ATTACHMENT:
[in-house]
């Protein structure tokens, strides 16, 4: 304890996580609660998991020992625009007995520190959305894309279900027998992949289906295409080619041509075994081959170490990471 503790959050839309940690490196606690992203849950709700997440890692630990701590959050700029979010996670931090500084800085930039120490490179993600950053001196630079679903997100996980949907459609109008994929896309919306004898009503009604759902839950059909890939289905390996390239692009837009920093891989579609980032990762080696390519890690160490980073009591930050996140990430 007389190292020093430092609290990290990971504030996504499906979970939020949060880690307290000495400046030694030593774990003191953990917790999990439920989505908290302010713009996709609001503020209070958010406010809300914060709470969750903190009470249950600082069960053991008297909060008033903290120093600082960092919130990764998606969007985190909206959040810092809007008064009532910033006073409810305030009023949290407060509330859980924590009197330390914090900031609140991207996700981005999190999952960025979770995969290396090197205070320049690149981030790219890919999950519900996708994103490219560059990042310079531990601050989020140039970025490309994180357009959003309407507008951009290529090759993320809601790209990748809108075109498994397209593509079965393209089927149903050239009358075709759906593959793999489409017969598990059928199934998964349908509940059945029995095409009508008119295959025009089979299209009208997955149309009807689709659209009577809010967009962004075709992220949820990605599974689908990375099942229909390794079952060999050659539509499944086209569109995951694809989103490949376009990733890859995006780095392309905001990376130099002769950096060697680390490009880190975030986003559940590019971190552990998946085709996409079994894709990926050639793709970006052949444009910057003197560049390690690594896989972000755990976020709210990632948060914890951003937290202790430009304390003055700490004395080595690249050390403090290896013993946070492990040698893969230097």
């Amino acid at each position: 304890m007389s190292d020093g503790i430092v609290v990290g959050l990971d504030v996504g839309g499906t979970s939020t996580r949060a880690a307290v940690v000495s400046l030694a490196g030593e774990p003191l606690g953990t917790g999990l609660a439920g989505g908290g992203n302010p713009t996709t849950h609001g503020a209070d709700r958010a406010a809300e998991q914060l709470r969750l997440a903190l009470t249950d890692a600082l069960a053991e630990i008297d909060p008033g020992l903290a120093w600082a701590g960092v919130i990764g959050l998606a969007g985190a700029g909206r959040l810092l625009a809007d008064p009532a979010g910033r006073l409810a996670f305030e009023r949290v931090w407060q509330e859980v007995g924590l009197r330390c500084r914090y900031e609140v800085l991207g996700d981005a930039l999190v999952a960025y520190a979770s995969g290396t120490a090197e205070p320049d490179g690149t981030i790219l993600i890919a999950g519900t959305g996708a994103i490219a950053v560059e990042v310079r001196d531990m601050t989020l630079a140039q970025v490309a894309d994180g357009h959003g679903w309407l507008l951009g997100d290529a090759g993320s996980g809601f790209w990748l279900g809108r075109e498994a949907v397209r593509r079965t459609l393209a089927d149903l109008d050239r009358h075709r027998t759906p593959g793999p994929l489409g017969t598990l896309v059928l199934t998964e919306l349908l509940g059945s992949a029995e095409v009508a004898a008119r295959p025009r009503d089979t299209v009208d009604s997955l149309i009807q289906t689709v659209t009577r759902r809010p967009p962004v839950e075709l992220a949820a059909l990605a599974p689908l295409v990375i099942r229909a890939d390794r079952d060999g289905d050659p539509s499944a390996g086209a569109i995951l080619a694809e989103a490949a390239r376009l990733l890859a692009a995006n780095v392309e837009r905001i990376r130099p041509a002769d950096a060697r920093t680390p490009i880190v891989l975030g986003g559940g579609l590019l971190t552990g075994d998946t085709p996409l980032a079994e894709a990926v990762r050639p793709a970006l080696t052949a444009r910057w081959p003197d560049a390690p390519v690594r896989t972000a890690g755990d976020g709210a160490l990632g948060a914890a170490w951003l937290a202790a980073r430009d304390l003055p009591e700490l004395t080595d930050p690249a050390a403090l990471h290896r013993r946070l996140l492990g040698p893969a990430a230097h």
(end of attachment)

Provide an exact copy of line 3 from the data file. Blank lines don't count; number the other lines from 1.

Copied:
């Amino acid at each position: 304890m007389s190292d020093g503790i430092v609290v990290g959050l990971d504030v996504g839309g499906t979970s939020t996580r949060a880690a307290v940690v000495s400046l030694a490196g030593e774990p003191l606690g953990t917790g999990l609660a439920g989505g908290g992203n302010p713009t996709t849950h609001g503020a209070d709700r958010a406010a809300e998991q914060l709470r969750l997440a903190l009470t249950d890692a600082l069960a053991e630990i008297d909060p008033g020992l903290a120093w600082a701590g960092v919130i990764g959050l998606a969007g985190a700029g909206r959040l810092l625009a809007d008064p009532a979010g910033r006073l409810a996670f305030e009023r949290v931090w407060q509330e859980v007995g924590l009197r330390c500084r914090y900031e609140v800085l991207g996700d981005a930039l999190v999952a960025y520190a979770s995969g290396t120490a090197e205070p320049d490179g690149t981030i790219l993600i890919a999950g519900t959305g996708a994103i490219a950053v560059e990042v310079r001196d531990m601050t989020l630079a140039q970025v490309a894309d994180g357009h959003g679903w309407l507008l951009g997100d290529a090759g993320s996980g809601f790209w990748l279900g809108r075109e498994a949907v397209r593509r079965t459609l393209a089927d149903l109008d050239r009358h075709r027998t759906p593959g793999p994929l489409g017969t598990l896309v059928l199934t998964e919306l349908l509940g059945s992949a029995e095409v009508a004898a008119r295959p025009r009503d089979t299209v009208d009604s997955l149309i009807q289906t689709v659209t009577r759902r809010p967009p962004v839950e075709l992220a949820a059909l990605a599974p689908l295409v990375i099942r229909a890939d390794r079952d060999g289905d050659p539509s499944a390996g086209a569109i995951l080619a694809e989103a490949a390239r376009l990733l890859a692009a995006n780095v392309e837009r905001i990376r130099p041509a002769d950096a060697r920093t680390p490009i880190v891989l975030g986003g559940g579609l590019l971190t552990g075994d998946t085709p996409l980032a079994e894709a990926v990762r050639p793709a970006l080696t052949a444009r910057w081959p003197d560049a390690p390519v690594r896989t972000a890690g755990d976020g709210a160490l990632g948060a914890a170490w951003l937290a202790a980073r430009d304390l003055p009591e700490l004395t080595d930050p690249a050390a403090l990471h290896r013993r946070l996140l492990g040698p893969a990430a230097h």